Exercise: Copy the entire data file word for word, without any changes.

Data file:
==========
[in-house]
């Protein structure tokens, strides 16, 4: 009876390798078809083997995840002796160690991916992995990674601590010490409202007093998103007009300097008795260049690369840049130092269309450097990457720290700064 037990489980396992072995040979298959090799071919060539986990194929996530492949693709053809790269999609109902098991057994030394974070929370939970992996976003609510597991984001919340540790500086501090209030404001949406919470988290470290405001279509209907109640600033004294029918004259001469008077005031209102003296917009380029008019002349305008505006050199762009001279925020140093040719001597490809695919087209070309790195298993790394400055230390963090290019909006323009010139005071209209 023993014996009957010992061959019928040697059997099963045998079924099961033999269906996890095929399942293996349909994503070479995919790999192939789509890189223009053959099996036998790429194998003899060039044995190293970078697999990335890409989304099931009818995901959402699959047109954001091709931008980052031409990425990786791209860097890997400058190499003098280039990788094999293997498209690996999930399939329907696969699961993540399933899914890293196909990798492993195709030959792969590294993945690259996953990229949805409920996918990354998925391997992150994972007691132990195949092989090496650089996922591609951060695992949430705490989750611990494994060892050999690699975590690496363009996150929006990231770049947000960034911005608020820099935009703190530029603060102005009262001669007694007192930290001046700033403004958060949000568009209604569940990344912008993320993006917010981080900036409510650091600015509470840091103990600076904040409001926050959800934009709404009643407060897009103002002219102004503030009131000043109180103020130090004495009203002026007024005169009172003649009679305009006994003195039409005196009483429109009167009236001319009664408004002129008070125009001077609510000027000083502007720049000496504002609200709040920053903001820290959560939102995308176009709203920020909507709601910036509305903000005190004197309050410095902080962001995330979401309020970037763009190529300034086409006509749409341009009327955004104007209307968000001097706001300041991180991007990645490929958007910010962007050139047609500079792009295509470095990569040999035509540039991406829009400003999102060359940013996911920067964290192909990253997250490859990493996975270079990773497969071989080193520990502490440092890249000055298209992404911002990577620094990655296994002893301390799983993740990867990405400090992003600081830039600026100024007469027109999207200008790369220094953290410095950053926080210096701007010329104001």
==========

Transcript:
[in-house]
């Protein structure tokens, strides 16, 4: 009876390798078809083997995840002796160690991916992995990674601590010490409202007093998103007009300097008795260049690369840049130092269309450097990457720290700064 037990489980396992072995040979298959090799071919060539986990194929996530492949693709053809790269999609109902098991057994030394974070929370939970992996976003609510597991984001919340540790500086501090209030404001949406919470988290470290405001279509209907109640600033004294029918004259001469008077005031209102003296917009380029008019002349305008505006050199762009001279925020140093040719001597490809695919087209070309790195298993790394400055230390963090290019909006323009010139005071209209 023993014996009957010992061959019928040697059997099963045998079924099961033999269906996890095929399942293996349909994503070479995919790999192939789509890189223009053959099996036998790429194998003899060039044995190293970078697999990335890409989304099931009818995901959402699959047109954001091709931008980052031409990425990786791209860097890997400058190499003098280039990788094999293997498209690996999930399939329907696969699961993540399933899914890293196909990798492993195709030959792969590294993945690259996953990229949805409920996918990354998925391997992150994972007691132990195949092989090496650089996922591609951060695992949430705490989750611990494994060892050999690699975590690496363009996150929006990231770049947000960034911005608020820099935009703190530029603060102005009262001669007694007192930290001046700033403004958060949000568009209604569940990344912008993320993006917010981080900036409510650091600015509470840091103990600076904040409001926050959800934009709404009643407060897009103002002219102004503030009131000043109180103020130090004495009203002026007024005169009172003649009679305009006994003195039409005196009483429109009167009236001319009664408004002129008070125009001077609510000027000083502007720049000496504002609200709040920053903001820290959560939102995308176009709203920020909507709601910036509305903000005190004197309050410095902080962001995330979401309020970037763009190529300034086409006509749409341009009327955004104007209307968000001097706001300041991180991007990645490929958007910010962007050139047609500079792009295509470095990569040999035509540039991406829009400003999102060359940013996911920067964290192909990253997250490859990493996975270079990773497969071989080193520990502490440092890249000055298209992404911002990577620094990655296994002893301390799983993740990867990405400090992003600081830039600026100024007469027109999207200008790369220094953290410095950053926080210096701007010329104001």